04/30/2012 4:45 PM
Photo by Graham Hughes
For about as long as I can remember, the 200-metre individual medley has been my "best event." The 200 IM was the first event I ever won at the Canadian championships, the event that got me into an Olympic final, and my first individual international medal.
That's why people are so surprised that I've decided not to swim it at the Olympics this summer. For about as long as I can remember, the 200-metre individual medley has been my "best event." I've always swam in a lot of events, and I've had meets where a different race was my most successful of the competition (the 100 freestyle at the NCAA championships, for example), but the 200 IM has always been consistent for me.
The 200 IM was the first event I ever won at the Canadian championships, the event that got me into an Olympic final, and my first individual international medal. That's why people are so surprised that I've decided not to swim it at the Olympics this summer.
For those of you who have followed my blog for the past year, this may not come as a huge shock to you. Last summer, I attempted to swim both the 100-metre backstroke and the 200 IM at the world championships, even though the semifinal of the backstroke was less than 10 minutes before the final of the IM. This ended in disaster: I failed to qualify for the final of the backstroke, and came dead last in the final of the IM after having my eyes set on the podium in both.
Needless to say, after seeing that the schedule for London presented another conflict between these two events, I was fairly certain I would have to choose. I love swimming lots of events, but there's something I love more: standing on the podium. If I want my chance at a medal, I have to narrow my focus.
A dreadful end
I expected the decision to be a harder one, but after comparing both races from the Canadian Olympic Trials last month, the choice was obvious: my best chance at a medal is in the 100-metre backstroke.
My biggest problem in the past with my backstroke was consistency. Sometimes I would have a great race in mid-season, but then fail to repeat the performance even when I was tapered. I had no idea why I would swim fast when I did. Now, after working with my coach Randy Bennett and our biomechanist Dr. Allan Wrigley on the technical and tactical aspects of my race, this is no longer an issue. When I'm standing behind those blocks in London, I'll know what I need to do to swim fast. This is the most powerful tool I can have once I set foot on the pool deck in London.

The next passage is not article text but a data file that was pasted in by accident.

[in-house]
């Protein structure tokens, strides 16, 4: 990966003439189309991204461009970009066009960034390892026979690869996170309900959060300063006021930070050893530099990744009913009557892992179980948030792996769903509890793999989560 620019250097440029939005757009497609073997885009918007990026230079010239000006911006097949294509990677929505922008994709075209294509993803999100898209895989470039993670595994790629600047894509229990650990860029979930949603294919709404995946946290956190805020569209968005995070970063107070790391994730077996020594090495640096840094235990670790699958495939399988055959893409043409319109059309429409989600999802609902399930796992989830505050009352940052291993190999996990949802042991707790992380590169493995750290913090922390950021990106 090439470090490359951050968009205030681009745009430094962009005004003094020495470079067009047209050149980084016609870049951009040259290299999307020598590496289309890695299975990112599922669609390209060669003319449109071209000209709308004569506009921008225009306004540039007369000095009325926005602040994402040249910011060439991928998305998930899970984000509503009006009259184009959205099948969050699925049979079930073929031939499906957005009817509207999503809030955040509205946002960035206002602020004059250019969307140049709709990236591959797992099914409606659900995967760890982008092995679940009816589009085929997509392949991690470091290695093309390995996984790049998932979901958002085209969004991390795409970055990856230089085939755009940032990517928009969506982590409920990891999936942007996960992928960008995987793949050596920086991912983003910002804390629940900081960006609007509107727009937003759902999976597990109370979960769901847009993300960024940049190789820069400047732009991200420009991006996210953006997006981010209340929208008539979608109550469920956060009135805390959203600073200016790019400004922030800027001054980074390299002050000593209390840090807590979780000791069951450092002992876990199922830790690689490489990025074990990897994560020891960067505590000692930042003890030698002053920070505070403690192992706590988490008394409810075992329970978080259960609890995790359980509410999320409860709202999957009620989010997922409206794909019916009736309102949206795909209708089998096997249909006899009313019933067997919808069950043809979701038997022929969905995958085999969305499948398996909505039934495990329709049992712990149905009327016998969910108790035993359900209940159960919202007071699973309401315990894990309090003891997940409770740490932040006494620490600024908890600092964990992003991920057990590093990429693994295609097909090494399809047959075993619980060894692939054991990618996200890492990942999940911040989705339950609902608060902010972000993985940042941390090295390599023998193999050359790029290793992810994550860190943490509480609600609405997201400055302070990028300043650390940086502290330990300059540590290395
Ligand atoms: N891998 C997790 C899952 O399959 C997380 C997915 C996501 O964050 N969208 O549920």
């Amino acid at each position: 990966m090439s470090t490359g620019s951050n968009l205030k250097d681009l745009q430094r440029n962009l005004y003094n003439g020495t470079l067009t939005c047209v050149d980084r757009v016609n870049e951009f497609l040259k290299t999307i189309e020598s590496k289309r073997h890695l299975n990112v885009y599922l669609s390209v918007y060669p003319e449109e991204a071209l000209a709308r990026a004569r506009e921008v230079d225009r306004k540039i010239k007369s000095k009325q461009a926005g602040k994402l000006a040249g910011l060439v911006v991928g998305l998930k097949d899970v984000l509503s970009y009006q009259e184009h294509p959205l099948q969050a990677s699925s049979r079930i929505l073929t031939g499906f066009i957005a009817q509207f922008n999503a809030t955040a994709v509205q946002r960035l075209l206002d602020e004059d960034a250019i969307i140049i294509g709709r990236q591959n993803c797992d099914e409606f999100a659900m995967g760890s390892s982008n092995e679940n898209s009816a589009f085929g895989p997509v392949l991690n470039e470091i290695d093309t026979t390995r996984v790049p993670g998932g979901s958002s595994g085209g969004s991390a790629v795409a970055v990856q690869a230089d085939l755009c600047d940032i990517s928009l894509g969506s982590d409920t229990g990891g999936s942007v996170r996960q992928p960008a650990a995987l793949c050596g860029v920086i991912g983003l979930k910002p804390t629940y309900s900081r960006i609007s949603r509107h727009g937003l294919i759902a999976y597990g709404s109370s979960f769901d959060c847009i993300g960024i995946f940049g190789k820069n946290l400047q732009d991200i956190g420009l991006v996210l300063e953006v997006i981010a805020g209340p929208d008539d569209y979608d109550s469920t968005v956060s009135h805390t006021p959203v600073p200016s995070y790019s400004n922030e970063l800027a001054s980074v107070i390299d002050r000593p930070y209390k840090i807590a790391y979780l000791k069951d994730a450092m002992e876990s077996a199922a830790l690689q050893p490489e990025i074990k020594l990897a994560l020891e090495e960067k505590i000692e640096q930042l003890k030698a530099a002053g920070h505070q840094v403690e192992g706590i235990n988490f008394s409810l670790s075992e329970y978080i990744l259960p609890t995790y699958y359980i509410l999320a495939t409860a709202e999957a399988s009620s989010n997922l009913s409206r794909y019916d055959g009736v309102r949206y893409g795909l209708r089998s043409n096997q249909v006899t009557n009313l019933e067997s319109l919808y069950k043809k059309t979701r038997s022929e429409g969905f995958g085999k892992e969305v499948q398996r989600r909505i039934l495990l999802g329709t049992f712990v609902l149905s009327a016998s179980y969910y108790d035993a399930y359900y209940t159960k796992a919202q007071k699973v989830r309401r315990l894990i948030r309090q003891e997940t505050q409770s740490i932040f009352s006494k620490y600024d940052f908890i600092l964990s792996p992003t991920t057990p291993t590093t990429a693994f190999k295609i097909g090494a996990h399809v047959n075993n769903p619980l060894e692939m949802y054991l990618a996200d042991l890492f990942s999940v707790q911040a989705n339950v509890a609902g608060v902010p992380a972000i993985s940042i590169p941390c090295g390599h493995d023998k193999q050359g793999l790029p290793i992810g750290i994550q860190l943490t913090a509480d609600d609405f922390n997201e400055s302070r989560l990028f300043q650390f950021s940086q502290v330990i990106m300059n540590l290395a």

Furthermore, my 200-metre IM was dreadful in Montreal. Well, 150 metres of it was not so bad, but my breaststroke leg was terrible. At the bare minimum, a world-class 200-IMer needs to split 39 seconds for the breaststroke leg, preferably 38, with the best breaststrokers in the field splitting 36 seconds. In Montreal, I didn't even break 40 seconds.
This is even worse in light of the fact that I've been working so hard on my breaststroke since last summer! When I finished my race, I was shocked at how slow my time was, and when I saw my breaststroke split, I was blown away - in a bad way. How can so much hard work lead to a worse result?
This only helped with my decision to drop the 200 IM from my schedule: I lack the knowledge of how to fix this part of my race, plus I have less than four months to do so. Why would I waste time trying to improve my weaknesses, when I could instead focus on my strengths?
Bye, bye, baby
I thought that the idea of dropping the 200 IM would terrify me. I've always referred to this event as "my baby" But, to tell you the truth, since I lack confidence in my race plan, it has become harder and harder for me to enjoy the race. Most of the times I've thrown up in the ready room happened right before the 200 IM. I don't have the same confidence and swagger as the Julia who steps on the blocks for the 100 freestyle, or jumps into the pool for a backstroke race.
The IM has been my "finals guarantee" at so many international meets, but at the biggest meets like world championships and Olympics, no matter how hard I work I've been stuck with seventh and eighth placements. I'm not going to continue to put my hopes on an event that has become stagnant. It's time for me to branch out, take a risk, and get on that podium once and for all.
So, "my baby," I'll hold onto the good memories we had: winning a bronze at the Commonwealth Games, placing second in the semifinals at the Olympics, and qualifying for the final against all the odds.
But I'm not going to miss you. I've got bigger and better things on my plate this summer.